And for those holding long positions, trading based on exchange margin is stil overleveraged.
The leveraging formula I once saw that best balanced risk with reward was about 7:1 ($1 dollar controls $7 of stock/commodity/currency/etc. In other words, if you have a leveraged account, you should use perhaps 35% of the account as exchange margin, and the other 65% in case of unexpected problems.
It was an interesting article, which I no longer have.
I agree. I see many people (new and old alike) basing position sizing on how many contracts they can put on with margin requirements
(number of contracts = account balance / required margin per contract)
That method of position sizing is crazy.
The most important statistic of all is the one not found on C2. “Risk of Ruin.” There is no one on this earth with a RoR of 0%. Trade enough, and it is a matter of WHEN, not IF, you blow out an account or your entire wad.
How leveraged a trader usually is, is a very good indicator of how likely the RoR will visit them.
The investment banks, hedge funds, banks, insurance companies and others thought they had it all QUANTED out. Except that condition they thought would happen once a century, came alive in 2008. There were estimates of up to $60 trillion in CDOs and other leveraged debts that went almost worthless.
And we get to pick up the pieces in the way of drastically enlarged federal and state deficits going forward.
And thus, the steady flow of bright-eyed Jesse Livermores keep coming to C2, with their hopes of taking a $5000 account to $1 million in a year, and the vendors who expect their backtested treasures will bring in $100,000s a year in subscriber revenue
But then reality bites, that we are all lemmings, and that very very few vendors know what they are doing, and almost all trader wannabes blow out their little accounts.
And then maybe reality will hit. Trading is a profession. You don’t become either a neurosurgeon or a wealthy trader overnight. It takes a lot of time. You gotta put in the time, money, sweat and other things to get there. And even then, the odds are against you…
But now, the lemmings keep coming…
Based on what I’ve read, the brokerage house is taking on the added risk (ie, posting the margin).
I would assume that the kind of intraday margin is based on overlapping most of positions in-house without actually putting the positions to an exchange for the $500 day-margin traders. In the case risk of a brokerage house is quite limited.
That might be possible with stock trading, but it’s not with futures. All futures trades must be submitted to the exchange. Barring a black swan event, their risk would still be quite limited, since they automatically liquidate any positions that go over their “margin” requirements.
However, if some major catastrophe causes bids or offers to disappear suddenly, they could be on the hook for some serious damage.
NOTE: This applies to futures trading only.
I’ve done some digging around on this “day trading margin” issue for futures, and although I did not get an answer from the CME, I did find info from quite a few brokers. Here is a summary:
I contacted or reviewed documentation on 4 different brokers regarding “day trading margin” for futures. For those who do not know, typically you need to post “initial margin” to initiate a trade, and then keep at least “maintenance margin” in your account, or you will be subject to a margin call.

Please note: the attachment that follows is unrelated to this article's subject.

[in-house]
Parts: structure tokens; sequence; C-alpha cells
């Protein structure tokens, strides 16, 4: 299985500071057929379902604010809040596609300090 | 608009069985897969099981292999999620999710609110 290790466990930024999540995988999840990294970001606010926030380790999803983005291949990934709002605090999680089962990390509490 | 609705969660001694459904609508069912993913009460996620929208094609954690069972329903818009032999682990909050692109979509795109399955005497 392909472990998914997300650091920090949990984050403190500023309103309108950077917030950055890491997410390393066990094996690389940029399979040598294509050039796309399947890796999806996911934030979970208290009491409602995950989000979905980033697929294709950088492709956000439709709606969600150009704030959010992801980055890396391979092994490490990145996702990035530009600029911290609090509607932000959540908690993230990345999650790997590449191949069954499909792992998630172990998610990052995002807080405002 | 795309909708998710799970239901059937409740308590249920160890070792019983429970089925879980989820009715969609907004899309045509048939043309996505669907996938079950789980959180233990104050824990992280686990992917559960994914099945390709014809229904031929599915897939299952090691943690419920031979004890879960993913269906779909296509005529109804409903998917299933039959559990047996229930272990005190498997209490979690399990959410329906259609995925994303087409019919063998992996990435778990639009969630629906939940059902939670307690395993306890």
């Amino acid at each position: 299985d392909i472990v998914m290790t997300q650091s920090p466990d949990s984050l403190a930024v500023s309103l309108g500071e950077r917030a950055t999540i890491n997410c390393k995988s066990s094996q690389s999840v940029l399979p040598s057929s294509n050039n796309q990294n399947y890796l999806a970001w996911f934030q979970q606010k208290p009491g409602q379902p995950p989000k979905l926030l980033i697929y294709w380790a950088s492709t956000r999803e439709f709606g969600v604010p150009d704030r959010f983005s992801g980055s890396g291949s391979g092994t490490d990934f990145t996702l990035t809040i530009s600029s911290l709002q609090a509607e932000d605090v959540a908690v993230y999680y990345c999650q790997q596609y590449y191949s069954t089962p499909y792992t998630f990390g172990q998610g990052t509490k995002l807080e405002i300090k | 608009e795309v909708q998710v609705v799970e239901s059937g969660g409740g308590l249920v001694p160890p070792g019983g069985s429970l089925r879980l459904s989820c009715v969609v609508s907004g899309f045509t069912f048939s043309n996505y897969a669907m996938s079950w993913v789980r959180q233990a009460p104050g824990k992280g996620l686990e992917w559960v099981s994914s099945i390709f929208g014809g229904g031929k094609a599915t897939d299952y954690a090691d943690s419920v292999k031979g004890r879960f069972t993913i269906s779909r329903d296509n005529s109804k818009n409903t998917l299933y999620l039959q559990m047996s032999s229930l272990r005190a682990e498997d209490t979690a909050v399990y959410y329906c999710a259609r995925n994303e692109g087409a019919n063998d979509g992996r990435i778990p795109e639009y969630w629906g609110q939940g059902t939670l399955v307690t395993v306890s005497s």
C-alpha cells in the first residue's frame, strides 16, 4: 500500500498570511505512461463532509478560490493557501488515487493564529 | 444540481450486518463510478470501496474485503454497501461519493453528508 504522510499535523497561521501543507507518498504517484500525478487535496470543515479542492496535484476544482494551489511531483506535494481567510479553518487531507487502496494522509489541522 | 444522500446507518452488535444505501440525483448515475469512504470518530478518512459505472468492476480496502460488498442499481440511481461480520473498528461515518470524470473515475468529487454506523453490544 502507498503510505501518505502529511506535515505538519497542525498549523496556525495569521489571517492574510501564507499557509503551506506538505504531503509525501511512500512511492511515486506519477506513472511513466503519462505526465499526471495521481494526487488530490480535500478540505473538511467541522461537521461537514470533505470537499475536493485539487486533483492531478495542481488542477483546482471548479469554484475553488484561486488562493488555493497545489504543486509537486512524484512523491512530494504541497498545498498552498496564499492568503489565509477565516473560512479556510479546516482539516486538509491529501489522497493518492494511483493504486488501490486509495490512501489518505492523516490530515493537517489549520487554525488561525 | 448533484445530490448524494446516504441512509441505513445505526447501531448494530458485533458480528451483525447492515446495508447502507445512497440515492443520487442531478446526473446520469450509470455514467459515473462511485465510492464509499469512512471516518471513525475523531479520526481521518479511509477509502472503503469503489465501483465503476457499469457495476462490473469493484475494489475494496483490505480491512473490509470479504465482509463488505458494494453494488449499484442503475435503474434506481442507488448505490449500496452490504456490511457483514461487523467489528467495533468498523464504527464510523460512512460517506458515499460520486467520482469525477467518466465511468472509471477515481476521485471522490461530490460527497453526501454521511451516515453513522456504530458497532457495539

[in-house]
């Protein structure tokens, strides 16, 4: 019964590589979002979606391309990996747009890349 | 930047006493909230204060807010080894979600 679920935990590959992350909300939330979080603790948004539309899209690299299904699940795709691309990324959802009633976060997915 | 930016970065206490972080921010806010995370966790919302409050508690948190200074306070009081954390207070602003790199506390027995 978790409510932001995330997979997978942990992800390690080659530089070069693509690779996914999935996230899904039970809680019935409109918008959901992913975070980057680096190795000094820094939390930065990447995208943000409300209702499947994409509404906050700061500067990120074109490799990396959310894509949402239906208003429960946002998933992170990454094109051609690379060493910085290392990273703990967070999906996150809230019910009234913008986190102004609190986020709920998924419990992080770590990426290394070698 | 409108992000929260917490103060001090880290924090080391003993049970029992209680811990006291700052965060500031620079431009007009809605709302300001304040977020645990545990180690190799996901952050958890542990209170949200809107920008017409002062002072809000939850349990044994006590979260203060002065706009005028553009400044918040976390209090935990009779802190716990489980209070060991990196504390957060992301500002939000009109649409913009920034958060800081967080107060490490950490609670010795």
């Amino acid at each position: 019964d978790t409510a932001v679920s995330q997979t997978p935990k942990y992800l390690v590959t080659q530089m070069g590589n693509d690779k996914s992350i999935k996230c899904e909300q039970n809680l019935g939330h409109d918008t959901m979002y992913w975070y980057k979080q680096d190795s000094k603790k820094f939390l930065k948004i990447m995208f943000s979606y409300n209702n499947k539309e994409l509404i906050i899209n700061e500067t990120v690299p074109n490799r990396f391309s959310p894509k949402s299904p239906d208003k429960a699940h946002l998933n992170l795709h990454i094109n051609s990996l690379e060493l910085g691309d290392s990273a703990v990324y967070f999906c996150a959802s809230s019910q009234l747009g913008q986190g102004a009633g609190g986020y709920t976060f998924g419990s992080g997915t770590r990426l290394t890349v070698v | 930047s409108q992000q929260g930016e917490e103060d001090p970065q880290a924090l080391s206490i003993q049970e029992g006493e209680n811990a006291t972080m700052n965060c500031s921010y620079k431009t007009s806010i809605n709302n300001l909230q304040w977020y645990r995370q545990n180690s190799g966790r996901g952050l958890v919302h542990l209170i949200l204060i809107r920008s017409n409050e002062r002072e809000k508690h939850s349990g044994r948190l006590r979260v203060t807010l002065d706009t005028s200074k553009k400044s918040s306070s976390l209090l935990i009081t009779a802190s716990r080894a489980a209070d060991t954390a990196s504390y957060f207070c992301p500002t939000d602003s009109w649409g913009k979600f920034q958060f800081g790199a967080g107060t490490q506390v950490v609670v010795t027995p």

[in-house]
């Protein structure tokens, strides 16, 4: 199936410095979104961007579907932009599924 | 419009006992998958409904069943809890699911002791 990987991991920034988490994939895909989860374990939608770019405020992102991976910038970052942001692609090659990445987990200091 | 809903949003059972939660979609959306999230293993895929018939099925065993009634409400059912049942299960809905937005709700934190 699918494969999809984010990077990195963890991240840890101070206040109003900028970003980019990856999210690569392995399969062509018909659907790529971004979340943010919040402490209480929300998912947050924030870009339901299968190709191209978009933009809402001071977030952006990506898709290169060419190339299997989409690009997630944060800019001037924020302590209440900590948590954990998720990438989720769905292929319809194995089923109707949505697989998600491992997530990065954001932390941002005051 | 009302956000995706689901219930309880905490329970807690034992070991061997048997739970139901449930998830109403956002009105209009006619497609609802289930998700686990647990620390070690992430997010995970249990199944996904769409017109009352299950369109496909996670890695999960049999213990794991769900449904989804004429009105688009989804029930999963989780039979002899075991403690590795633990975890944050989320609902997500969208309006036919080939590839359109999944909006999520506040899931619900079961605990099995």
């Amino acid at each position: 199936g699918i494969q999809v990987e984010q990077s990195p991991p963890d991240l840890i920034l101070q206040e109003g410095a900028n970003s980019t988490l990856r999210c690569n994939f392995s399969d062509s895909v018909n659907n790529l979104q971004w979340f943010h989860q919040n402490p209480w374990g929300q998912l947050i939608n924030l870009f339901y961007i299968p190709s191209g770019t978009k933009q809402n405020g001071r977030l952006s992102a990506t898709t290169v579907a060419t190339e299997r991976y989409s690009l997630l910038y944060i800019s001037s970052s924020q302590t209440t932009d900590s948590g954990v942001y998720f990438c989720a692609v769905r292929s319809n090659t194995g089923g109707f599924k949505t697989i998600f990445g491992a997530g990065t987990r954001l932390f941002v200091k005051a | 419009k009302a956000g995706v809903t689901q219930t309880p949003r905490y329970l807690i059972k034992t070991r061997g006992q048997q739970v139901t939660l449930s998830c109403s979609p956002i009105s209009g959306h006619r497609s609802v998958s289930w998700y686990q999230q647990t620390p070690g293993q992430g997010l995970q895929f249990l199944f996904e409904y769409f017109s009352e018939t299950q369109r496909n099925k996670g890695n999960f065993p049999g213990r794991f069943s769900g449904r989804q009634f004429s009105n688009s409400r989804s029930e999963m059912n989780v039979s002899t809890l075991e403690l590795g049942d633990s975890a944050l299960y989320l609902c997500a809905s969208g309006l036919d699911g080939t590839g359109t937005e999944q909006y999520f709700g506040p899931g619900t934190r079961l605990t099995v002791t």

The exchange (CME) sets the minimum initial and maintenance margin (brokers can request more). Currently, for the mini S&P (ES), the initial margin per the exchange is $5625, and maintenance margin is $4500. Simple, so far.
The catch is that these exchange minimum margins are only for positions open at settlement (4:15 ET for stock index futures) (and that is how they can request such small margins). If the position is closed before then, the broker can apparently request whatever margin they like. And, they can have their own rules for when day trading rates are applicable. Here’s a sample (these are all non-autotrade brokers):
Broker A - day trading margin = $2,812, good for 9:30 - 4:00 PM ET
Broker B - day trading margin = $1,406, good for 9:30 - 4:00 PM ET
Broker C - day trading margin = $500, good for 4:30PM - 4:14 PM ET (day or night, so if you trade in middle of night, just exit before close and day trading rates will apply)
Broker D1 - day trading margin = $500, unknown time
Broker D2 - day trading margin = $300, unknown time (you can get this lower rate if you pay higher commissions!)
So, you may be asking, why does this matter to me? Simple: Collective2’s margin rules may be different than your broker (and probably are, since all brokers seem to be different), and you may run into a margin call in your account, when C2 does not have a margin call (or vice versa). Your account results, then, could significantly vary from what Collective2 reports.
My advice: If the system you subscribe to uses “day trading margin,” be sure to understand how C2 calculates this, AND how your broker calculates this, BEFORE YOU START LIVE TRADING.
P.S. Note that I am not even going to discuss the suitability of trading with day trading margins (and the associated leverage). Please remember that leverage can be your friend in good times, but can wipe out your account in a flash in bad times.
- I would actually add, traders should almost NEVER be competely marigned, day or exchange margin. Whether you “scalp” or hold positions longterm.
2) Otherwise, you may discover the meaning of “Risk of Ruin.” Almost everyone else has or does. Take a gander at the totality of discontinued C2 systems here. Most active-traded systems’ equity curves are either chaotic, meandering or cratered. That is your most likely future.
3) You are not more clever than the market. If you think you are, please see step 2) again. If you still disagree, then you are what is known in prison, as “fish.” Fresh meat. A target. Someone who may not live long in this world. Feckless. etc.